Child Poverty in Guinea: A National Multiple Overlapping Deprivation Analysis (MODA)
Situation Analysis of Children and Women in Guinea
Child Poverty in South Africa: A Multiple Overlapping Deprivation Analysis (MODA)
Child Poverty in Swaziland: A Multiple Overlapping Deprivation Analysis (MODA)
Child Poverty in Rwanda: A Multiple Overlapping Deprivation Analysis (MODA)
Child Poverty in Lesotho: A Multiple Overlapping Deprivation Analysis (MODA)
In addition, we are also currently partnering with UNICEF on Multidimensional Child Deprivation in Ethiopia: First National Estimates, which is due for launch in the latter half of 2018.
The availability of knowledge and evidence is crucial for informing policies and programmes to ensure they have an impact on children and contribute to the realization of children’s rights. The aim of the Catalogue is to provide timely information on the knowledge UNICEF and partners are generating in Africa, and to introduce publications that are a helpful resource for evidence-based decision making and programming.
The full report is available for download from UNICEF Innocenti.
Ending child poverty is a key commitment of the Government of Rwanda, highlighted in the 2017–2024 National Strategy for Transformation as well as through the government’s strong support to achieve the 2030 Sustainable Development Goals (SDGs). 39% of children 0–17 years in Rwanda are currently multidimensionally poor – the SDG target is to reduce this figure by at least half by 2030.
Multidimensional child poverty analysis is an essential tool to evaluate the impact of a government’s poverty agenda. We were happy to support UNICEF Rwanda and the National Institute of Statistics Rwanda (NISR) in assessing current challenges for children’s wellbeing in Rwanda. The study applies UNICEF Innocenti’s Multiple Overlapping Deprivation Analysis (MODA) approach and both the full report and summary report are now available for download from UNICEF Rwanda.
UNICEF Zambia, the Ministry of National Development Planning, and the Central Statistical Office recently launched the first child poverty study in Zambia using a multidimensional approach. The study is based on UNICEF’s Multiple Overlapping Deprivation Analysis (MODA) approach, and its conclusive findings are based on the unique analysis of deprivations among individual children (not on household data). This analysis considers the nature of child deprivations at different life stages allowing for a precise measurement of deprivations of children in poverty.
For example, in the case of being deprived in the education dimension, each child can be deprived in the education dimension even when their siblings are not. This realistically precise estimate avoids under- or overestimation compared to studies using household data, as seen in other multidimensional poverty methodologies. The MODA approach thus also allows for demonstrating the differences between boys and girls in a precise manner, compared to other, less precise multidimensional poverty measurement methods.
This publication for Zambia points to issues that are important for policy design and for country-specific programming to better respond to the deprivations faced by children. Child poverty results for Zambia are a baseline for the 2017-2021 National Monitoring and Evaluation framework that will also be used for Sustainable Development Goals (SDG) reporting.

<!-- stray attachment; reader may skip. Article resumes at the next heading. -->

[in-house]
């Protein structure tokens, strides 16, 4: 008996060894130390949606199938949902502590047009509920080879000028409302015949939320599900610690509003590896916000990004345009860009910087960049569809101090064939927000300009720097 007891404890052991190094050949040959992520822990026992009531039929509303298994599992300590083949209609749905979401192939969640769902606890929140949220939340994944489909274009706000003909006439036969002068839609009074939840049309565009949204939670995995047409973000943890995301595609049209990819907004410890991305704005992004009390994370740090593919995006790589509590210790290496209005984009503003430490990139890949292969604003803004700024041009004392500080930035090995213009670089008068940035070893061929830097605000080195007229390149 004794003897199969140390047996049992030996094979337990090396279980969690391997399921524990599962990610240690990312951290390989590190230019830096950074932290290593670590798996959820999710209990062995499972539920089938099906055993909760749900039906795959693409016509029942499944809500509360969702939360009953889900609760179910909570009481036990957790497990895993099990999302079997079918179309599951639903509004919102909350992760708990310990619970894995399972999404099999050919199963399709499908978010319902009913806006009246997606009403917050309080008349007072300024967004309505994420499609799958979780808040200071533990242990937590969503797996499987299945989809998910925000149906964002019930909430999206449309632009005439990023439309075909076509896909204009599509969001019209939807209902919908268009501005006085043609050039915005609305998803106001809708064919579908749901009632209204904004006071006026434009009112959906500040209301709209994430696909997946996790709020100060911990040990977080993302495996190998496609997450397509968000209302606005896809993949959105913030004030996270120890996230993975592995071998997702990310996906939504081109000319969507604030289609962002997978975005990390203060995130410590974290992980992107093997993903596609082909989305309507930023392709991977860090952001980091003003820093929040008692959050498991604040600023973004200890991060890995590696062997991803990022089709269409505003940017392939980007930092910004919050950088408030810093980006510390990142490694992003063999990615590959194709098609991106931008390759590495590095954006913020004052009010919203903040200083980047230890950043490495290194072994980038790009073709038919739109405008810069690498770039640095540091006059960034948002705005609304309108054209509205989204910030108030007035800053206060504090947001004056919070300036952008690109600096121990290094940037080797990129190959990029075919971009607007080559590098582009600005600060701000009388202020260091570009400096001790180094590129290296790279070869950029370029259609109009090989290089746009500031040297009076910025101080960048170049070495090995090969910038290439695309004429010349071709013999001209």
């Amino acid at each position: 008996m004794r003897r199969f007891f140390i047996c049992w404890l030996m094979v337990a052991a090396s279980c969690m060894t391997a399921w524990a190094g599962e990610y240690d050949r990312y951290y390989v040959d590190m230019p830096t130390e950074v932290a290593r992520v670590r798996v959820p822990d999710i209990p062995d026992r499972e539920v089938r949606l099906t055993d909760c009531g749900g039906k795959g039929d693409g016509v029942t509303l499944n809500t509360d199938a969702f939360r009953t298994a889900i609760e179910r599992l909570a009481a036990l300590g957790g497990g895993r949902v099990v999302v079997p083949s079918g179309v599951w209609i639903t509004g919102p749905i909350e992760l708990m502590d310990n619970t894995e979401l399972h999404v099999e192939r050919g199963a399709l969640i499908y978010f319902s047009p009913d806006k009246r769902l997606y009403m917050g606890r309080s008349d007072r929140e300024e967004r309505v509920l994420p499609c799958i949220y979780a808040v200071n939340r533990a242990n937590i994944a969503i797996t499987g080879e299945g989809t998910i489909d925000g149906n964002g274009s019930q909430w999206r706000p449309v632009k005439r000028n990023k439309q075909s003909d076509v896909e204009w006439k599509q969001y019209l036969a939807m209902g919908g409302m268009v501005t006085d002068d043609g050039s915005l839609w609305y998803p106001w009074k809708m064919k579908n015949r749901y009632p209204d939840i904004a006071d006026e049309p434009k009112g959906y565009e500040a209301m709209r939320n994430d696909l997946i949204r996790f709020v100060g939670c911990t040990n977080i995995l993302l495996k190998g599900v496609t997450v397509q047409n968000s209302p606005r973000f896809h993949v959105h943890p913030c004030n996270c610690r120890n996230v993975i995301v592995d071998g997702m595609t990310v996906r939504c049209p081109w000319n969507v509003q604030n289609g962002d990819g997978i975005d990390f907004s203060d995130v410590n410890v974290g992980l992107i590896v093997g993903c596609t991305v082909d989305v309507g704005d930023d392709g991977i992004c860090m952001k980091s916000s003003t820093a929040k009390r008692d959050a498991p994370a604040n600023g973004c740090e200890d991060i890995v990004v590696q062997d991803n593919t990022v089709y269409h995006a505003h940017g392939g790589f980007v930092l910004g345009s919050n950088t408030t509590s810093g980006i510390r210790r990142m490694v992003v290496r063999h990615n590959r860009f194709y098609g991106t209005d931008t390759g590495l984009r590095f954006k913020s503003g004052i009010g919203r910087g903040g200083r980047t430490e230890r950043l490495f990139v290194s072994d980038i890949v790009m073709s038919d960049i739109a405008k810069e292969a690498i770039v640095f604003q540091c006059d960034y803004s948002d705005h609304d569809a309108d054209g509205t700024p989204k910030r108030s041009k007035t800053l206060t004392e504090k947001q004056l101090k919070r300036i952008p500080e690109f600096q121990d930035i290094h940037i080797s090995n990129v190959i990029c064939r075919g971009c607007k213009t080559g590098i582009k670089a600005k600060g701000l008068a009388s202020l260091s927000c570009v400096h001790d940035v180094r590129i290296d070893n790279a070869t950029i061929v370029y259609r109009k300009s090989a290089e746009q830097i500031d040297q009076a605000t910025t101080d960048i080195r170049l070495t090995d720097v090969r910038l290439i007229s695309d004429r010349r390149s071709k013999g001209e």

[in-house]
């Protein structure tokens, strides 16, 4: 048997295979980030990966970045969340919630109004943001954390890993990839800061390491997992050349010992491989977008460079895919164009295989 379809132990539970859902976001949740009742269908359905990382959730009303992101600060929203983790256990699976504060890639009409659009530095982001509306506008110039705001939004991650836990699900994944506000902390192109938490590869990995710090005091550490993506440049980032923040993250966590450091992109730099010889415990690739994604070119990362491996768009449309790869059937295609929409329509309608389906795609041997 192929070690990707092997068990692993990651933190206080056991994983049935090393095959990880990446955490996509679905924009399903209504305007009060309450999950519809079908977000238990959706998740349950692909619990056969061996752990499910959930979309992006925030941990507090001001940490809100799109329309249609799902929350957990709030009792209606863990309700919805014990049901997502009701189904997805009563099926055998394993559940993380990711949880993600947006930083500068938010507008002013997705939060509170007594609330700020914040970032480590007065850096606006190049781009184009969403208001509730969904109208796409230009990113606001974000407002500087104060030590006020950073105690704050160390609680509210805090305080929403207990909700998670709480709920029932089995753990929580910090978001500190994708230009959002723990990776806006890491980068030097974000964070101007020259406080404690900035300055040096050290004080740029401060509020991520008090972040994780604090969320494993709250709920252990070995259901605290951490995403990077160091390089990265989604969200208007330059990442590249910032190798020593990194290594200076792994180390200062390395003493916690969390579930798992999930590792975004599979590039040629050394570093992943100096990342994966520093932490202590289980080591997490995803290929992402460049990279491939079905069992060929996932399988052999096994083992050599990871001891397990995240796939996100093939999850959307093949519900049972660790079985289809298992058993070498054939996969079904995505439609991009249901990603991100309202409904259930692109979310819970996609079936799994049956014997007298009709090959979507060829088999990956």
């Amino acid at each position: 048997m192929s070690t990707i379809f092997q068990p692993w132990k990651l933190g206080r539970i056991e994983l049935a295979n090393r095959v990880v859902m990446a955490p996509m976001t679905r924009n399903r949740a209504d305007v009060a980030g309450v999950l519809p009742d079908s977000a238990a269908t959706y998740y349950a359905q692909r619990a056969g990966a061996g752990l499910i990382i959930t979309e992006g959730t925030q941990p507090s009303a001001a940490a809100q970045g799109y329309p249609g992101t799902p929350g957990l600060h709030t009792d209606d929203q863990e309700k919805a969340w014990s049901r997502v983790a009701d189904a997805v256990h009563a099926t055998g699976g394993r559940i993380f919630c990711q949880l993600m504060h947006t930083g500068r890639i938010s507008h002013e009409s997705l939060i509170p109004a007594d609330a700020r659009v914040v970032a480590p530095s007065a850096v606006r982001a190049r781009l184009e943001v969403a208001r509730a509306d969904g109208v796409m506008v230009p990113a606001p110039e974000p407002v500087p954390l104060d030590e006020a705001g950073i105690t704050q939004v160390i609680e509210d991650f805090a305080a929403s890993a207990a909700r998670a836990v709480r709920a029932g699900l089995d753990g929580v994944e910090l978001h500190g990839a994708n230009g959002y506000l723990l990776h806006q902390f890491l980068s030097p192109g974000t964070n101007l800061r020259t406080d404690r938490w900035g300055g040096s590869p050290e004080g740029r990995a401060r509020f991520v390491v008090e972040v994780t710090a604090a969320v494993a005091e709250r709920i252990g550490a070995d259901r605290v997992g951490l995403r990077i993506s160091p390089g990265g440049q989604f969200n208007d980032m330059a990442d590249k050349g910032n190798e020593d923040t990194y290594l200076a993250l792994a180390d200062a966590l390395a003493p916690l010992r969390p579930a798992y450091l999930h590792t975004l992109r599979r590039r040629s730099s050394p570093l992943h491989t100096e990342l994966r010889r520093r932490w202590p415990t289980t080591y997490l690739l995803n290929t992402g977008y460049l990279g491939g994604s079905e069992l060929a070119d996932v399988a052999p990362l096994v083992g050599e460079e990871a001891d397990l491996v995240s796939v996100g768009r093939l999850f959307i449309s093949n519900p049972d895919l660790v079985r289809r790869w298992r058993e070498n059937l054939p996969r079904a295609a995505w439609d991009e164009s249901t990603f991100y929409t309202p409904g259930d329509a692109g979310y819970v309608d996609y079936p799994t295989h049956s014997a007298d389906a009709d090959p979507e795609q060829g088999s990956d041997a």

In the near future Angola, Cambodia, Lesotho, Swaziland, Rwanda, Ethiopia and Libya will publish a child poverty study based on MODA.
UNICEF and the National Institute of Statistics (INE) recently published the Child Poverty Report for Angola. In the report, the institutes adopt the Child-Rights approach advocated by UNICEF and reflected in the MODA methodology. This approach emphasises the importance of the nature of the UN Convention on the rights of the child, by giving equal weights to the dimensions in which children can be deprived.
This rights-based approach voids giving arbitrary weights to each of the dimensions, stating that children need adequate nutrition, education and health care as well as access to safe water, sanitation and protection from violence and abuse. Each of these dimensions is equally important and they cannot be weighted hierarchically, which is suggested by other multidimensional poverty estimates.
Given that the needs of children differ depending on their age, the analysis evaluates the variations in deprivations across four age groups, considering an age-group-specific set of indicators and child dimensions of well-being which contributes to a more comprehensive understanding of child deprivations compared to studies using household data. Overall, the MODA analysis provides relevant evidence for advocacy and programmatic purposes, and provides the Government of Angola with a baseline for the child-related SDG 1.2 indicators.
In the near future Cambodia, Zambia, Lesotho, Swaziland, Ethiopia and Libya will publish a child poverty study based on MODA.
UNICEF and the National Institute of Statistics Rwanda (NISR) recently published their Multidimensional Child Poverty study for Rwanda. The study measures child poverty using individual deprivation data for children applying UNICEF’s Multiple Overlapping Deprivation Analysis (MODA) approach.
The publication provides an exploration of the single- and overlapping deprivations that children experience, and changes in the levels of multidimensional child poverty between 2010 and 2015. The results of the study illustrate the association of child deprivations with child mortality, and how well the methodology is suited to provide detailed analysis of stunting among younger children.